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Roma wall draws criticism from Brussels
26 Aug 2013 Beata Balogová Politics & Society
THE INFAMY of the wall in Košice segregating the city’s Roma community has made it to Brussels with the European Commissioner for Education, Culture, Multilingualism and Youth, Androulla Vassiliou, criticising city officials and warning that the wall is at odds with the city’s title European Capital of Culture 2013.
While Richard Raši, the mayor of Košice, responded that the construction of the “segregation wall was an unpleasant surprise for us”, Rudolf Bauer, the official who is responsible for Západ, the part of the city where the wall was built, said that Vassiliou based her opinion on incomplete information. Yet, Dionýz Slepčík, the mayor of Lunik IX, a densely-populated housing estate inhabited mostly by Roma, said he has not registered complaints from the Lunik inhabitants yet.
“I strongly believe that the construction of physical barriers represents a breach with the values on which our European Union is founded, notably respect for human dignity and human rights, including those of people belonging to minorities,” reads the letter dated August 13 that Vassiliou sent to Raši.
The wall, which purportedly prevents the passage of Roma between the Lunik IX and Lunik VIII housing estates, had a €4,700 price tag, and was built in response to complaints by locals about what they called frequent petty theft and disorder in the parking lot by the Lunik IX neighbourhood. The Košice City Council stressed that it never approved the construction of the wall and thus considers it an illegal construction, the Sme daily wrote.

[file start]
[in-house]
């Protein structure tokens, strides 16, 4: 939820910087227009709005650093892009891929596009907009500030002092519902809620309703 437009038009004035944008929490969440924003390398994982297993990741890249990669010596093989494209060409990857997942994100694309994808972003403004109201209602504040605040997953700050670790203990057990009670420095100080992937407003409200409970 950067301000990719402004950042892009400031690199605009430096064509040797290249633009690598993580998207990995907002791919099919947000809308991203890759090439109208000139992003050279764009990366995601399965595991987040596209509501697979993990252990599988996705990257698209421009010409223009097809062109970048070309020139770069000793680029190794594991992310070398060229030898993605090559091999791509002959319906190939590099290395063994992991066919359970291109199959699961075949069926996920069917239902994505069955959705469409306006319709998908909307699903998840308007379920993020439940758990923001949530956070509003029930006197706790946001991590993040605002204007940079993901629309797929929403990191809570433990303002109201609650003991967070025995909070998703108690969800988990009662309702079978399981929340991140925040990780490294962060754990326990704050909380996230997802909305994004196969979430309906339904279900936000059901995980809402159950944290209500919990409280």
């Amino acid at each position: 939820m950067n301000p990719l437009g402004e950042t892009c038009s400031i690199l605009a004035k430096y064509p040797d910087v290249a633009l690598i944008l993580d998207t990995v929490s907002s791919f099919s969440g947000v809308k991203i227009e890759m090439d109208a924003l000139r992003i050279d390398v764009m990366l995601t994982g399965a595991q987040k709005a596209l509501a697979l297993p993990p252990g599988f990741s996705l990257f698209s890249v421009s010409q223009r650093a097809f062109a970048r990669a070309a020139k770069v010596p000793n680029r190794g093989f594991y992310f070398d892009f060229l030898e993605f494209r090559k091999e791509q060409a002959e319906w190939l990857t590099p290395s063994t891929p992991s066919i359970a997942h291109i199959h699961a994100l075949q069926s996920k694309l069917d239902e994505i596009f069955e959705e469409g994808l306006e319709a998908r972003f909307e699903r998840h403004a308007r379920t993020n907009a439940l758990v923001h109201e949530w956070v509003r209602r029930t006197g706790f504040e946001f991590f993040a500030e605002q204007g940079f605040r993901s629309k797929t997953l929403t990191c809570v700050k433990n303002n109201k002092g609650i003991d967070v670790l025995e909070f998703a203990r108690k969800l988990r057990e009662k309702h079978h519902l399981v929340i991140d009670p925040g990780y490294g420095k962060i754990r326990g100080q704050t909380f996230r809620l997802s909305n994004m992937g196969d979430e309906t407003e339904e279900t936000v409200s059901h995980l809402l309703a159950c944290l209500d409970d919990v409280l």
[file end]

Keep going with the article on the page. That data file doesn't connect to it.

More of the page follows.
According to Vassiliou, any initiative which results in segregation of populations is at odds with the very essence of the European Capital of Culture title, which “seeks to highlight the richness and diversity of European cultures and to promote deeper mutual understanding between European citizens”.
As Raši calls the construction illegal he suggested that the responsibility is with Bauer.
Bauer also wrote a letter to Vassiliou claiming that “there is in no way an anti-Roma or segregation wall” and that the city borough used what he called tiny construction to solve two problems: the lack of parking lots and the security and protection of the property of inhabitants in Lunik VIII since they had many complaints about thefts. According to Bauer, the wall cannot bother anyone because there is no route leading there and even after its construction people can still pass between the two housing estates in other ways, the SITA newswire reported on August 20.
Bauer also denied the claim that the construction is illegal by saying that it is a fence, for which no construction permit is needed and that the borough reported plans to build it in line with the law, Bauer said, as quoted by SITA. The new wall prompted human rights watchdogs to note it will not improve relations between Roma and the majority inhabitants of the city.
Slovakia has as many as 14 similar constructions, including in the eastern Slovak towns of Michalovce, Ostrovany and Šarišské Michaľany. For example, residents of the Východ neighbourhood that directly adjoins the Roma settlement of Angy Mlyn in Michalovce, raised €3,000 themselves to build the concrete barrier that forces Roma from the settlement to take a longer route to the town centre instead of a short cut through the neighbourhood.
Then there is a 150-metre wall in Ostrovany, which the local government built in 2009 to protect houses and gardens neighbouring the Roma settlement. Another concrete wall grew to keep the Roma away from certain dwellings in the city of Prešov. That eight-metre wall prevents residents of a Roma settlement from taking a short cut across a green area into the city.More from Politics & Society
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